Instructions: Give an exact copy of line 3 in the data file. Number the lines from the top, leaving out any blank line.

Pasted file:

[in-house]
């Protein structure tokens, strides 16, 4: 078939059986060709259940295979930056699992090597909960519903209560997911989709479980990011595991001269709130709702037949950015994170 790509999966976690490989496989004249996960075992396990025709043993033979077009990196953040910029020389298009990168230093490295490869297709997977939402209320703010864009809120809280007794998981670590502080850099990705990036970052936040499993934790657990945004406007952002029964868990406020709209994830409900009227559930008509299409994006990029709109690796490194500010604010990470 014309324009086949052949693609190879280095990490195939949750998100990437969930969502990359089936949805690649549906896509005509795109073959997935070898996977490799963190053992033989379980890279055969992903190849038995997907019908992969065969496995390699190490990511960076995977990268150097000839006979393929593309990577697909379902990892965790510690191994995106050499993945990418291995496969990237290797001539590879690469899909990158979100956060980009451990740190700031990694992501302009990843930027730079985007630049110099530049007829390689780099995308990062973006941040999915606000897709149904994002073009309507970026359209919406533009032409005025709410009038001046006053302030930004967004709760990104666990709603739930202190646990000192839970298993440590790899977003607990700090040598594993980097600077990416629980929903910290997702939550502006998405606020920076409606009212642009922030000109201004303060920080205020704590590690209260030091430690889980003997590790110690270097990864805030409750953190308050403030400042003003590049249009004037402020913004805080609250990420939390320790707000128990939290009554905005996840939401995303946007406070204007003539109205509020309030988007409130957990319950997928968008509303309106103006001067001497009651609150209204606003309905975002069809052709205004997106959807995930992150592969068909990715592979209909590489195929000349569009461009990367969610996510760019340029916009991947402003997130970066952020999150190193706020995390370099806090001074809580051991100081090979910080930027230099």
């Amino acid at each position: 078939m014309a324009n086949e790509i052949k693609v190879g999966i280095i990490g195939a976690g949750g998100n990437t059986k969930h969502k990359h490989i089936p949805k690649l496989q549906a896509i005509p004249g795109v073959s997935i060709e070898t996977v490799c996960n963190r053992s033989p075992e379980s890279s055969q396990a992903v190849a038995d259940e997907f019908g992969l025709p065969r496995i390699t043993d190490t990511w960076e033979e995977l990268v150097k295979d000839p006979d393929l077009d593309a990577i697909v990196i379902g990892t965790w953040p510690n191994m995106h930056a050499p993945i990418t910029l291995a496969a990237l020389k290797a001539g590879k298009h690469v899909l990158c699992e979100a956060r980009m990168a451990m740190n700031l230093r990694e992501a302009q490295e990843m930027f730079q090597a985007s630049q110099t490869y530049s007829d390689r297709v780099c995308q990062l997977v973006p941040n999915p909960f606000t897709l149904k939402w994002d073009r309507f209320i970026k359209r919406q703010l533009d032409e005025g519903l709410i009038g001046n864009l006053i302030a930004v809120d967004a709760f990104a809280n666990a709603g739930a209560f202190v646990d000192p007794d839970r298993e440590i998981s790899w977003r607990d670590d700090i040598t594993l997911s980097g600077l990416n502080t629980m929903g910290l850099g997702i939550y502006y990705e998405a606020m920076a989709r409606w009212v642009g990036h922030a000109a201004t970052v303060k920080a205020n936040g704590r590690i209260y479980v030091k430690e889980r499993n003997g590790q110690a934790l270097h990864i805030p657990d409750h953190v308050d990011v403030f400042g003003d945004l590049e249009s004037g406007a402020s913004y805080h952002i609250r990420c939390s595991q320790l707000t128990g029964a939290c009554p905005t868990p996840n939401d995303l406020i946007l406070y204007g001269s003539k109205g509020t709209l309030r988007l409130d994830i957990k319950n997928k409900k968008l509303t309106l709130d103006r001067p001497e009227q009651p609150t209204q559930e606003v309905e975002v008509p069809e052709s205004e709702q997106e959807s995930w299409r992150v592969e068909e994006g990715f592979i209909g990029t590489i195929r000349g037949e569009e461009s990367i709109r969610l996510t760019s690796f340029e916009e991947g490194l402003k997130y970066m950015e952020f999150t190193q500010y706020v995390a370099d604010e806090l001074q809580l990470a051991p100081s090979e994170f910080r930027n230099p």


């Amino acid at each position: 078939m014309a324009n086949e790509i052949k693609v190879g999966i280095i990490g195939a976690g949750g998100n990437t059986k969930h969502k990359h490989i089936p949805k690649l496989q549906a896509i005509p004249g795109v073959s997935i060709e070898t996977v490799c996960n963190r053992s033989p075992e379980s890279s055969q396990a992903v190849a038995d259940e997907f019908g992969l025709p065969r496995i390699t043993d190490t990511w960076e033979e995977l990268v150097k295979d000839p006979d393929l077009d593309a990577i697909v990196i379902g990892t965790w953040p510690n191994m995106h930056a050499p993945i990418t910029l291995a496969a990237l020389k290797a001539g590879k298009h690469v899909l990158c699992e979100a956060r980009m990168a451990m740190n700031l230093r990694e992501a302009q490295e990843m930027f730079q090597a985007s630049q110099t490869y530049s007829d390689r297709v780099c995308q990062l997977v973006p941040n999915p909960f606000t897709l149904k939402w994002d073009r309507f209320i970026k359209r919406q703010l533009d032409e005025g519903l709410i009038g001046n864009l006053i302030a930004v809120d967004a709760f990104a809280n666990a709603g739930a209560f202190v646990d000192p007794d839970r298993e440590i998981s790899w977003r607990d670590d700090i040598t594993l997911s980097g600077l990416n502080t629980m929903g910290l850099g997702i939550y502006y990705e998405a606020m920076a989709r409606w009212v642009g990036h922030a000109a201004t970052v303060k920080a205020n936040g704590r590690i209260y479980v030091k430690e889980r499993n003997g590790q110690a934790l270097h990864i805030p657990d409750h953190v308050d990011v403030f400042g003003d945004l590049e249009s004037g406007a402020s913004y805080h952002i609250r990420c939390s595991q320790l707000t128990g029964a939290c009554p905005t868990p996840n939401d995303l406020i946007l406070y204007g001269s003539k109205g509020t709209l309030r988007l409130d994830i957990k319950n997928k409900k968008l509303t309106l709130d103006r001067p001497e009227q009651p609150t209204q559930e606003v309905e975002v008509p069809e052709s205004e709702q997106e959807s995930w299409r992150v592969e068909e994006g990715f592979i209909g990029t590489i195929r000349g037949e569009e461009s990367i709109r969610l996510t760019s690796f340029e916009e991947g490194l402003k997130y970066m950015e952020f999150t190193q500010y706020v995390a370099d604010e806090l001074q809580l990470a051991p100081s090979e994170f910080r930027n230099p």